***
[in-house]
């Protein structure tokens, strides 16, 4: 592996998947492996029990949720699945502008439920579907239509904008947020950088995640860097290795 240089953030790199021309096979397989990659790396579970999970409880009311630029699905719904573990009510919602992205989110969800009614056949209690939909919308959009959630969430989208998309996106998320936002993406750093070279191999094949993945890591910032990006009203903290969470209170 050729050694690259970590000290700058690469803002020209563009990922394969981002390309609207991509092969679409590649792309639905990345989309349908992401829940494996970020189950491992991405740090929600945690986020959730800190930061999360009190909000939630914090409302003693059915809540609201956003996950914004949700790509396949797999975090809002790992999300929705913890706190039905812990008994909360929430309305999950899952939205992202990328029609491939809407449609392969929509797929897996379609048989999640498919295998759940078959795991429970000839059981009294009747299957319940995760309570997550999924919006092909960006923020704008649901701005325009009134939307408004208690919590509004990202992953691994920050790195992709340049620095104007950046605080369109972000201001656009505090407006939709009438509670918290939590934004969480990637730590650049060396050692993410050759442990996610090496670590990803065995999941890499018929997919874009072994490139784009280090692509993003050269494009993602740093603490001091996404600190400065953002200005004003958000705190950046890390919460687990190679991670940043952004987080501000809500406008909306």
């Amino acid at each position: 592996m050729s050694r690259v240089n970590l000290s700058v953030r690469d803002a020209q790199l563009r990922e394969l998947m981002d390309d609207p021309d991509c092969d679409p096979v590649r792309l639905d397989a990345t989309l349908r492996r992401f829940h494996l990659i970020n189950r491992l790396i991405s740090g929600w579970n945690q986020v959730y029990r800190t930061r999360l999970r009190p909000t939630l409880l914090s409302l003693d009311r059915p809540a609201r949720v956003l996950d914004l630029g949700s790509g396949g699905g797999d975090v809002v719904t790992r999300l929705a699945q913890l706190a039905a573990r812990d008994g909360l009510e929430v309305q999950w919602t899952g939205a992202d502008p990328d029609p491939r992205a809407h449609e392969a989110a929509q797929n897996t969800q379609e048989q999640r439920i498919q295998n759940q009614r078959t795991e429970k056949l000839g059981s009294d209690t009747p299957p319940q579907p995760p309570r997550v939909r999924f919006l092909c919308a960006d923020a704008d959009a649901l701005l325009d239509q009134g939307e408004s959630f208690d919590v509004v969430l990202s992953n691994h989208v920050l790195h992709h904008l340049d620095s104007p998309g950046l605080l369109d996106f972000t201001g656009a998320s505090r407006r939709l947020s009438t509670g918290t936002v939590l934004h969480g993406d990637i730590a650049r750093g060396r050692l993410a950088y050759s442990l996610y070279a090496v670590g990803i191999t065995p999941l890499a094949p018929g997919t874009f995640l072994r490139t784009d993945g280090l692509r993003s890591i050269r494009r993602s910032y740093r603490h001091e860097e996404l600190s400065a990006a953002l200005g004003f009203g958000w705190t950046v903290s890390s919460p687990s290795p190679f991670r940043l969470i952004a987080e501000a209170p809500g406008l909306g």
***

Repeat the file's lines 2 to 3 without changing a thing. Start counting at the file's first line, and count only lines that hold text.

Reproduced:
């Protein structure tokens, strides 16, 4: 592996998947492996029990949720699945502008439920579907239509904008947020950088995640860097290795 240089953030790199021309096979397989990659790396579970999970409880009311630029699905719904573990009510919602992205989110969800009614056949209690939909919308959009959630969430989208998309996106998320936002993406750093070279191999094949993945890591910032990006009203903290969470209170 050729050694690259970590000290700058690469803002020209563009990922394969981002390309609207991509092969679409590649792309639905990345989309349908992401829940494996970020189950491992991405740090929600945690986020959730800190930061999360009190909000939630914090409302003693059915809540609201956003996950914004949700790509396949797999975090809002790992999300929705913890706190039905812990008994909360929430309305999950899952939205992202990328029609491939809407449609392969929509797929897996379609048989999640498919295998759940078959795991429970000839059981009294009747299957319940995760309570997550999924919006092909960006923020704008649901701005325009009134939307408004208690919590509004990202992953691994920050790195992709340049620095104007950046605080369109972000201001656009505090407006939709009438509670918290939590934004969480990637730590650049060396050692993410050759442990996610090496670590990803065995999941890499018929997919874009072994490139784009280090692509993003050269494009993602740093603490001091996404600190400065953002200005004003958000705190950046890390919460687990190679991670940043952004987080501000809500406008909306």
């Amino acid at each position: 592996m050729s050694r690259v240089n970590l000290s700058v953030r690469d803002a020209q790199l563009r990922e394969l998947m981002d390309d609207p021309d991509c092969d679409p096979v590649r792309l639905d397989a990345t989309l349908r492996r992401f829940h494996l990659i970020n189950r491992l790396i991405s740090g929600w579970n945690q986020v959730y029990r800190t930061r999360l999970r009190p909000t939630l409880l914090s409302l003693d009311r059915p809540a609201r949720v956003l996950d914004l630029g949700s790509g396949g699905g797999d975090v809002v719904t790992r999300l929705a699945q913890l706190a039905a573990r812990d008994g909360l009510e929430v309305q999950w919602t899952g939205a992202d502008p990328d029609p491939r992205a809407h449609e392969a989110a929509q797929n897996t969800q379609e048989q999640r439920i498919q295998n759940q009614r078959t795991e429970k056949l000839g059981s009294d209690t009747p299957p319940q579907p995760p309570r997550v939909r999924f919006l092909c919308a960006d923020a704008d959009a649901l701005l325009d239509q009134g939307e408004s959630f208690d919590v509004v969430l990202s992953n691994h989208v920050l790195h992709h904008l340049d620095s104007p998309g950046l605080l369109d996106f972000t201001g656009a998320s505090r407006r939709l947020s009438t509670g918290t936002v939590l934004h969480g993406d990637i730590a650049r750093g060396r050692l993410a950088y050759s442990l996610y070279a090496v670590g990803i191999t065995p999941l890499a094949p018929g997919t874009f995640l072994r490139t784009d993945g280090l692509r993003s890591i050269r494009r993602s910032y740093r603490h001091e860097e996404l600190s400065a990006a953002l200005g004003f009203g958000w705190t950046v903290s890390s919460p687990s290795p190679f991670r940043l969470i952004a987080e501000a209170p809500g406008l909306g």